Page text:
The Southern Kings are one defeat away from losing a lot more than just their place in the 2014 Super Rugby competition, writes JON CARDINELLI.
The Kings went down 26-19 in the first promotion-relegation match on Friday. Could they have given more? It's an unfair question to ask, and yet it's a question that may haunt them for the next two years.
In order to give themselves a chance of survival, the Kings needed to make a statement in that first match of the series. They needed to win in Port Elizabeth to put pressure on the Lions ahead of the second, decisive match in Johannesburg.
Unfortunately for the Eastern Cape newcomers, they simply didn't have the legs. The Lions were rusty and ill-disciplined, which was to be expected after a year in the Super Rugby wilderness, but they were certainly the fresher and more robust of the two teams. They outplayed the Kings physically, which was again to be expected, considering the Kings came into this clash after 16 matches in the unforgiving environment of Super Rugby. In more ways than one, the Kings were operating with depleted resources.
The Lions will now be favourites to win the second leg in Johannesburg, to win the series 2-0 and a place in the 2014 competition. It would take one of the great performances for a Kings side devoid of inspirational leaders such as Luke Watson and Andries Strauss, and without ace goal-kicker Demetri Catrakilis (right), to travel to the highveld and beat the Lions by eight points or more.
The Kings are on the verge of a series defeat. It will mark a sad end for such a promising franchise. They will have to wait another 12 months for the next promotion-relegation series, during which time they will face a number of losses and challenges.
Robbie Kempson, the head of the Kings academy, told me earlier this year that the franchise would suffer major losses at the junior level if there was no longer a Super Rugby team to aspire to. The whole franchise, and indeed the whole region, will be profoundly affected should the Kings lose to the Lions this Friday.
The romantics will want the Kings to do the impossible, to beat the Lions by more than eight points and thus retain their place in Super Rugby. The Kings have proved an inspiration for so many this season. They may have finished the league at the foot of the table, but they have broken all kinds of records and are the most successful newcomers in the history of Super Rugby. How great a comeback story would it be for this plucky team from the Eastern Cape to defy the odds and retain their Super Rugby status?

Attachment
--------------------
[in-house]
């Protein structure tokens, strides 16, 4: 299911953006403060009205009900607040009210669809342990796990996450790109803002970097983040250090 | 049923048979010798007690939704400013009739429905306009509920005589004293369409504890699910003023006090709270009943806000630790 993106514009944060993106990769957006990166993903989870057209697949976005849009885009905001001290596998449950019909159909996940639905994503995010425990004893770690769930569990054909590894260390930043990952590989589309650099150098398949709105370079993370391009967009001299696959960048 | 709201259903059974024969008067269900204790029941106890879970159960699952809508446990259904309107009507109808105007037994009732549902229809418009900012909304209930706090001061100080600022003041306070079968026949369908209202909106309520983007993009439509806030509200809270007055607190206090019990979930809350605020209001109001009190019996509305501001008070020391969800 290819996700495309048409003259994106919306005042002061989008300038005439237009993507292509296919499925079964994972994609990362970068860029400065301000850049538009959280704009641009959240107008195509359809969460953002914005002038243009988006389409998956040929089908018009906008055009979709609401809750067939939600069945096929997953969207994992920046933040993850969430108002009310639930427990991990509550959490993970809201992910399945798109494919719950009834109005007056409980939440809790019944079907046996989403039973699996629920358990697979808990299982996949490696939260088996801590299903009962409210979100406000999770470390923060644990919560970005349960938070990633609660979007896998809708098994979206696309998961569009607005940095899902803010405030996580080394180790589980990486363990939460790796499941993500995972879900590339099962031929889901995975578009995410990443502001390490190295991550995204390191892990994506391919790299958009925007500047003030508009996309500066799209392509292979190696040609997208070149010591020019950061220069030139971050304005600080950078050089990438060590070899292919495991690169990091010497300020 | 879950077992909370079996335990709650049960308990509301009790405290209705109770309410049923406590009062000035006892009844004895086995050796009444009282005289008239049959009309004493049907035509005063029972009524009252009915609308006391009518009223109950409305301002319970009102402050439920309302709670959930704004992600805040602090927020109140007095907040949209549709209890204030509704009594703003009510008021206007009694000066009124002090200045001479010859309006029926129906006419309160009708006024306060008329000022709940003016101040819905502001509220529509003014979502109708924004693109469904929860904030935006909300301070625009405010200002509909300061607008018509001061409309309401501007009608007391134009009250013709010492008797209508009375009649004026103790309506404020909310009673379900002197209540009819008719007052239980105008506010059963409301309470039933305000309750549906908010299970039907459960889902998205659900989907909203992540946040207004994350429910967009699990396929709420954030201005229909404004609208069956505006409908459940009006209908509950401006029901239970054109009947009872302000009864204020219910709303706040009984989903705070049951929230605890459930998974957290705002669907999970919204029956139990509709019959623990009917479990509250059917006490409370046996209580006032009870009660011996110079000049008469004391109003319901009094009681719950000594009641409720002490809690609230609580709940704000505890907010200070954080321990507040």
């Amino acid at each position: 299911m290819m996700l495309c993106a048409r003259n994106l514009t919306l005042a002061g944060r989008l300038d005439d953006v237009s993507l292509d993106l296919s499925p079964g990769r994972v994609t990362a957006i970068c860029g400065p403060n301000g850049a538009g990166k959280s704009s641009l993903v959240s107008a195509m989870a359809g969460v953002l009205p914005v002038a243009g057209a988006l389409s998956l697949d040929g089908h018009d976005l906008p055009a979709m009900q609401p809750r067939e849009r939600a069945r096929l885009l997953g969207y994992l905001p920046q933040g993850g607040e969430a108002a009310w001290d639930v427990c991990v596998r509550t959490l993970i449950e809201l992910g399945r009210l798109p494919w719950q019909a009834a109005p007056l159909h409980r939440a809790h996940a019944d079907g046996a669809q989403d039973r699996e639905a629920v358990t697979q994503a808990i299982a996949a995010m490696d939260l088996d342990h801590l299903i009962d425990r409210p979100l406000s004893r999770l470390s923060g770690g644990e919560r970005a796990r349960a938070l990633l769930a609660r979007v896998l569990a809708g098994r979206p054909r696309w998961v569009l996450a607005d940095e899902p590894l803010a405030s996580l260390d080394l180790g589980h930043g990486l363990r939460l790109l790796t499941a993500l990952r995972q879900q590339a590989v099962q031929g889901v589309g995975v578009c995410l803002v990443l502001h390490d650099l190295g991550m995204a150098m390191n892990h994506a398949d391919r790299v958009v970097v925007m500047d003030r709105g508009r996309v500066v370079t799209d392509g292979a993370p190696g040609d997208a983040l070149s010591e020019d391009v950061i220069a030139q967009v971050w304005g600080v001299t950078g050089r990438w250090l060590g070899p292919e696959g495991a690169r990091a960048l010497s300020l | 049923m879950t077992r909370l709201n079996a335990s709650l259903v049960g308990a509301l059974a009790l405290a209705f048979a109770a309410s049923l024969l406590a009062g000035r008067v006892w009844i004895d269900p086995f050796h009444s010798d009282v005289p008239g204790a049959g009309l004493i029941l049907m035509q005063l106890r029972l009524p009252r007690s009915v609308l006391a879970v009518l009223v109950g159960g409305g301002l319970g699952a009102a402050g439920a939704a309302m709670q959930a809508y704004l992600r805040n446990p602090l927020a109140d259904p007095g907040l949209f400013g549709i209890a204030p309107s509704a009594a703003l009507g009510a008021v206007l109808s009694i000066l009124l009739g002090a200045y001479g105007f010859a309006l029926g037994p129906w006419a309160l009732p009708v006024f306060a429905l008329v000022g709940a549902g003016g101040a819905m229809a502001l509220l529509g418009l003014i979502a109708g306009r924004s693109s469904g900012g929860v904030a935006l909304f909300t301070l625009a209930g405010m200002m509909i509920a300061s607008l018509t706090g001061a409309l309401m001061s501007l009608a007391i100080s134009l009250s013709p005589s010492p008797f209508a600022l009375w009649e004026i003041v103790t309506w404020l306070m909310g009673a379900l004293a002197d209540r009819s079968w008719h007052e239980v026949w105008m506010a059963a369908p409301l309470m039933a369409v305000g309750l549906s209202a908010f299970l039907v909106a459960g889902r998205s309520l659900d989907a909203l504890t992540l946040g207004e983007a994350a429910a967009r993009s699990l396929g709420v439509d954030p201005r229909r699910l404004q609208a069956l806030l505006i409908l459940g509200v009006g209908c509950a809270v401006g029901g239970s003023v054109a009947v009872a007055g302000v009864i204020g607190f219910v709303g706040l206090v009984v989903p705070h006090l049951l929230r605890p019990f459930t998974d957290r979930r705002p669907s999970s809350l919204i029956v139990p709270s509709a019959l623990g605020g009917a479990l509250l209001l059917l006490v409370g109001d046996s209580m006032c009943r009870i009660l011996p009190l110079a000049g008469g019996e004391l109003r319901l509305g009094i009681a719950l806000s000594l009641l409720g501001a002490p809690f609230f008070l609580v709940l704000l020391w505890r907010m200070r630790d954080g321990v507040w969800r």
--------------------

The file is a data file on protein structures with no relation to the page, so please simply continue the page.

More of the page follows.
But before you answer that question, consider the loser in that equation. Because no matter how you try to spin it, somebody is going to lose out.
The Lions have battled this past season and another year in the wilderness would lead to further losses. They will be thrilled to go on and win this series, but in the back of their minds they will know that the chances are good that they will be back in a promotion-relegation fight next season, defending their right to remain in the top flight. If they progress to the elite competition, it could be for just one year.
They have already lost a number of players to competing franchises while several more have recently committed to European clubs. Some players could not wait until after the promotion-relegation series before making a decision. They had no choice but to accept other offers, some of which were enticingly lucrative.
The Kings will suffer, regardless of this weekend's result. It would be fantastic for the region if they could remain in the top flight, but whether they stay or go, they will operate in 2014 without some key personnel, most notably the grand architect of their relatively successful first season.
Director of rugby Alan Solomons is already in talks with Edinburgh about a possible move while other Kings coaches are seriously contemplating a move elsewhere. Even prior to this playoff series, the Kings had lost backline coach Brad Mooar, who has decided to move back to New Zealand.
There are no winners in the system that sees one team promoted for just 12 months and the other doomed to spend a year in the cold. This system will continue to hurt both franchises until 2016 when the Super Rugby format changes.
On that point, Saru, who initially implemented the promotion-relegation system, is moving to include all six franchises in a new format in 2016. It was reported on Saturday that South Africa will split from the other Sanzar nations if it has to, as things cannot continue as they are with one of the Lions or Kings spending a year in the wilderness.
It's a very necessary step for South African rugby, but one has to wonder how much damage will have been done by 2016.
The Kings have accomplished great things in 2013, but a lot of that work will be undone if they are relegated. The Lions could be promoted in 2014, but then relegated in 2015. Whatever progress they make in 2014, whatever momentum they build in their capacity as a team still facing significant challenges, it also has the potential to be stalled.
For the sake of both the Lions and Kings, 2016 cannot come soon enough.
|Photo: Michael Sheehan/BackpagePix|
A family affair
Robert du Preez’s three sons are all making their mark on Super Rugby, writes JON CARDINELLI.
What we’ve learned
Five lessons from the 14th round of Super Rugby, according to CRAIG LEWIS.
Bok coach makes intentions clear
Allister Coetzee's limited selection of overseas-based players in his first Bok squad sent out a much-needed statement of intent, writes CRAIG LEWIS.